That which Epicurus could promise his friend, this I promise you, Lucilius. I shall find favour among later generations; I can take with me names that will endure as long as mine [habebo apud posteros gratiam, possum mecum duratura nomina educere.] --Seneca, Letter XXI
Seneca reveals that he writes for two (possibly three) audiences: his official addressee and 'student,' Lucilius, and posteriority. (The third audience is composed of his contemporaries who may read the letters addressed to Lucilius.) It follows from this remark that Seneca understands his letters not only as particular advice to a particular person, but also -- for lack of a better word -- as exemplary. This is one reason why in my series on Seneca's Letters, I have been paying attention to the different personalities and character types encountered along the way. Seneca teaches how to teach and reach different souls at once. Let me give an example of this last point.
Regular readers may recall that this is not the first Letter in which Seneca reveals that he is "doing business with later generations" [posterorum negotium ago] [that's from Letter 8, recall]. So this is at least the second explicit reminder of one of the points of the second Letter: he is writing in order to generate an enduring text. By repeating the point he allows that careless readers catch it. That I do so, too, is a reminder that my daily digressions are meant to entertain and instruct multiple audiences.
To more careful readers Seneca also reveals something about his self-understanding: not all fame is enduring, but all fame is a kind of magnet (I almost wrote 'reference magnet' but decided that has become a technical term) that brings other people and material into its orbit. From that vantage point, for example, the enduring Rawls is fairly generous (he names lots of folk in Theory of Justice [such that the omissions almost become more revealing [recall]]).
But enduring fame in philosophy is not just about name recognition, Seneca claims. The philosopher must also live honorably [honeste esse vivendum]. This is no easy matter, as enduring reflection on Seneca's life has revealed. In fact, in the previous letter, Seneca had distinguished between being a true teacher and being a true philosopher, and identified himself (or so I argued) with the former not the latter. He is only a partial exemplar of the philosophical life. As Thoreau puts it to be a philosopher is not merely to have subtle thoughts, nor even to found a school, but so to love wisdom as to live according to its dictates, a life of simplicity, independence, magnanimity, and trust.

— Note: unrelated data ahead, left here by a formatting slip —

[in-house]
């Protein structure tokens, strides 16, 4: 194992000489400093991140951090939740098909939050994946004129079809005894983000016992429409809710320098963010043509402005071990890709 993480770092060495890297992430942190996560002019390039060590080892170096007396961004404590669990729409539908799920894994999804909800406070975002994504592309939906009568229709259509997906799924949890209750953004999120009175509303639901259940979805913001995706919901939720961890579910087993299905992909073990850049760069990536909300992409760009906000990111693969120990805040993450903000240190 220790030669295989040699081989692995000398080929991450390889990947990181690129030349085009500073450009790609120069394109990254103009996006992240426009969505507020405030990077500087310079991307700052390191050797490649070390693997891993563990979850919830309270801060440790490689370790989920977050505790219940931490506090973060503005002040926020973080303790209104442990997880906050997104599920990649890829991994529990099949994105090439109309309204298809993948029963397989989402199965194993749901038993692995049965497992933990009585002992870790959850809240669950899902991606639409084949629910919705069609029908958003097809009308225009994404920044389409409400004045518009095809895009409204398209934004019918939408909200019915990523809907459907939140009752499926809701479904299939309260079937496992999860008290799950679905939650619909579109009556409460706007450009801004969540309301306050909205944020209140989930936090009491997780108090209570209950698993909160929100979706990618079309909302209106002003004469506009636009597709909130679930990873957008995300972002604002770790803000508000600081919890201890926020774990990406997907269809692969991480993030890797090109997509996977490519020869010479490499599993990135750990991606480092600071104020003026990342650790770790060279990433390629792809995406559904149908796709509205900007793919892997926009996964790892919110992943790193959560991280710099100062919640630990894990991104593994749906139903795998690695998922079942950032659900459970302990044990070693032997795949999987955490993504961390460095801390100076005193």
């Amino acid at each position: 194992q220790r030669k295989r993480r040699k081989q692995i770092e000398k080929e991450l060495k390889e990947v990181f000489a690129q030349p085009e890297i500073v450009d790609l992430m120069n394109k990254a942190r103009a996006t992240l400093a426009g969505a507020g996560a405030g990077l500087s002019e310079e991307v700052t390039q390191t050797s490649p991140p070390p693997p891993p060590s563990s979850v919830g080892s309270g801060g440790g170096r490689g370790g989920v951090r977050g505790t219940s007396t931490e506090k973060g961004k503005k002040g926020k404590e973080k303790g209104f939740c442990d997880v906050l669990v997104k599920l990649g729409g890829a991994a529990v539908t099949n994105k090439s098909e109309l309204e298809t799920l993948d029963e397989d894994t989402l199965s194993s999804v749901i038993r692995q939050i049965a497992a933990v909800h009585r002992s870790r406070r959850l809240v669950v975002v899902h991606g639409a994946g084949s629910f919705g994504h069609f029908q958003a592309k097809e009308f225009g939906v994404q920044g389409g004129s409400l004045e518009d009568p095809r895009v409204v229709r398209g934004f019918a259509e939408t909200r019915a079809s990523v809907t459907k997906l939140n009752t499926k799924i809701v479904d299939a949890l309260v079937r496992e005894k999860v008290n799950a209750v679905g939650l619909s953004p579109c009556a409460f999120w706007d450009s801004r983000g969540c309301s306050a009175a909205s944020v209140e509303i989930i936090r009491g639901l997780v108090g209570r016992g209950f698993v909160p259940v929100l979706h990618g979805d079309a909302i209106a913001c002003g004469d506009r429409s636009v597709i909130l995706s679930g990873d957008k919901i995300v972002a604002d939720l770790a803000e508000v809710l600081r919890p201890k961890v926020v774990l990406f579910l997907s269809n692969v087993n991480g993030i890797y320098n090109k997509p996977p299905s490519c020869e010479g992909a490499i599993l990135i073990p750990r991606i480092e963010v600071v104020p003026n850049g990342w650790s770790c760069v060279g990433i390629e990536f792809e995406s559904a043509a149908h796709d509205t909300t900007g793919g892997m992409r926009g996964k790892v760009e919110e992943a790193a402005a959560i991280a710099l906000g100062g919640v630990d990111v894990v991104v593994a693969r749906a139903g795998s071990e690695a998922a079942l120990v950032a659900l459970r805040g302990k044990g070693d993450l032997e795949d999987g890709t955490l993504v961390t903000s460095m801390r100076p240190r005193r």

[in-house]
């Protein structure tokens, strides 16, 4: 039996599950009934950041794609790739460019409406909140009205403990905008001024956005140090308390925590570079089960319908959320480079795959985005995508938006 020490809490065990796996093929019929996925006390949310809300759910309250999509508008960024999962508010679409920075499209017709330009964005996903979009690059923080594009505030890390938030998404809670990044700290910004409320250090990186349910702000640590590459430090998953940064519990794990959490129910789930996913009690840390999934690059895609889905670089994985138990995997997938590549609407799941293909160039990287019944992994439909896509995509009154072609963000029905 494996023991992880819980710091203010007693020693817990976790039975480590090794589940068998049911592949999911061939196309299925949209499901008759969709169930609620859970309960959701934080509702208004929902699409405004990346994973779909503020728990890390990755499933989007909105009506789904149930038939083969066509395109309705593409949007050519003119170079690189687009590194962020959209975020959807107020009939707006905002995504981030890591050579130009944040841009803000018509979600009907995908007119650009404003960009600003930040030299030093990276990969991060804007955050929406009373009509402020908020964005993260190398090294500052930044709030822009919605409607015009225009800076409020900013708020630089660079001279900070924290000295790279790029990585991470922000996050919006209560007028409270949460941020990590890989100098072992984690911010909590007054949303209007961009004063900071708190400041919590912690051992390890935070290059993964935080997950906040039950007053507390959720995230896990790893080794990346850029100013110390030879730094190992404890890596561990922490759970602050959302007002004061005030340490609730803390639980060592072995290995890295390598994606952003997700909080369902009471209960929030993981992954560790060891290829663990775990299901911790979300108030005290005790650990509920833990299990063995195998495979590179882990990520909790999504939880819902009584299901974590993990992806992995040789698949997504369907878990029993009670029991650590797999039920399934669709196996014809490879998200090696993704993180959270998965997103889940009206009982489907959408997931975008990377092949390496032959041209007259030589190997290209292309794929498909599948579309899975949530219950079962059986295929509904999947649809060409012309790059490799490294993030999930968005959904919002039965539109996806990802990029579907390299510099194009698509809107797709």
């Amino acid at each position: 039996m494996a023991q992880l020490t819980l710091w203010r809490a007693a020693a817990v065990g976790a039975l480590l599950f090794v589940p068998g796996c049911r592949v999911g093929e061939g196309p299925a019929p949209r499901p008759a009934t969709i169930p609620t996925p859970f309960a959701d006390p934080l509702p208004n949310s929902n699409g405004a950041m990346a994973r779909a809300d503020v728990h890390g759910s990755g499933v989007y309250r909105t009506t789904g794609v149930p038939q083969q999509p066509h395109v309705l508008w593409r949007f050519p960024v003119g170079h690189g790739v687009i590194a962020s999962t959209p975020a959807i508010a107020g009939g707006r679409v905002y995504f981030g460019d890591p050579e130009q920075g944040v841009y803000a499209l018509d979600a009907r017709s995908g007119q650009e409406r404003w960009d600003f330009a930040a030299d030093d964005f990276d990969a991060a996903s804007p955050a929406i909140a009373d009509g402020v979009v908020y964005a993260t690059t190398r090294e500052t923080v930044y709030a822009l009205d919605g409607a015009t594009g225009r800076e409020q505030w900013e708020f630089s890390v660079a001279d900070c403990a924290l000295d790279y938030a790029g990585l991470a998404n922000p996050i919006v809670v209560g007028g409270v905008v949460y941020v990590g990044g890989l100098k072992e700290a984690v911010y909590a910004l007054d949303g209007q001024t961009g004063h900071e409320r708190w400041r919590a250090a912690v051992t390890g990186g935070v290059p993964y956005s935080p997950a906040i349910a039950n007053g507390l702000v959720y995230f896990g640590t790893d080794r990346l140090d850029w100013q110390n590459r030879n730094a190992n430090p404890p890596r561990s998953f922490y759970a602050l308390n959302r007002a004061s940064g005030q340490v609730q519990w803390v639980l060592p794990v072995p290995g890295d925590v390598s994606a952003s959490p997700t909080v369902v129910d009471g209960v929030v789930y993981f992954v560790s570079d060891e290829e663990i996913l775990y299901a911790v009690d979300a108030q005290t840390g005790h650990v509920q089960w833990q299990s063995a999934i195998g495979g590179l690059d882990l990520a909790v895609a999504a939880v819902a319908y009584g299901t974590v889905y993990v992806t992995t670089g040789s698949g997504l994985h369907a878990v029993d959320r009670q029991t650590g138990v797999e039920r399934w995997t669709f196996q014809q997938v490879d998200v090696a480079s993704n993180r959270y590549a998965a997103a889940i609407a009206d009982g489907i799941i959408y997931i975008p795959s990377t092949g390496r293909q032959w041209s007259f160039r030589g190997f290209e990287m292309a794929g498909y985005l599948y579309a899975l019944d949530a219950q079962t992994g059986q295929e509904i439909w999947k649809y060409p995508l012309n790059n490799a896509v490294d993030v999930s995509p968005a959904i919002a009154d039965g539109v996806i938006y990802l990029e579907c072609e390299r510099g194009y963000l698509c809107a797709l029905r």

Professional philosophers that teach in universities often express the thought that what we do should not be confused with the art of living; we are better at subtle distinctions (which even Thoreau grants is part of philosophy). It is, after all, true that the standards for tenure and for research excellence are only loosely connected with the kind of lived integrity we find in the lives of, say, Wollstonecraft or Spinoza. (To say this is not to ignore their blemishes.)
But it does not follow that the love of wisdom is irrelevant in the stories we hand down about our analytical teachers; I have been, in fact, amazed how often the stories that I was told about older generations did not emphasize intellectual doctrines but rather focused on questions of character: at Chicago I heard multiple stories about Carnap's social conscience; Dummett's generosity toward refugees (which he also defended intellectually) may well endure long after his theory of truth; Russell's courageous pacifism may well be remembered long after analytical philosophy is forgotten; Stebbing's heroic public integrity and private generosity toward refugees will be rediscovered by generations looking for a philosophical exemplar of virtue (cf. Heidegger). These stories suggest that even analytical philosophers -- who always self-identified in opposition to purportedly irresponsible philosophical projects -- believe there is more to the philosophical life than puzzle-solving and clarifying concepts.
So, even those of us that teach in universities can point the way toward the road of true philosophy, as teachers, without either publishing in it or being ourselves true philosophers. How to do this without sounding peevish or moralistic is no easy matter. We teach not just by our writings, our class personae, but also in our moments of exemplary behavior. If our students inside and outside the classroom find their ways onto such a path, then this may generate the conditions for a worthy, enduring fame.
Seneca, of course, is not allowed to promise something the delivery of which he cannot ensure even if we recognize that by so promising it, he makes it more likely that the desired outcome occurs. History favors such bravura.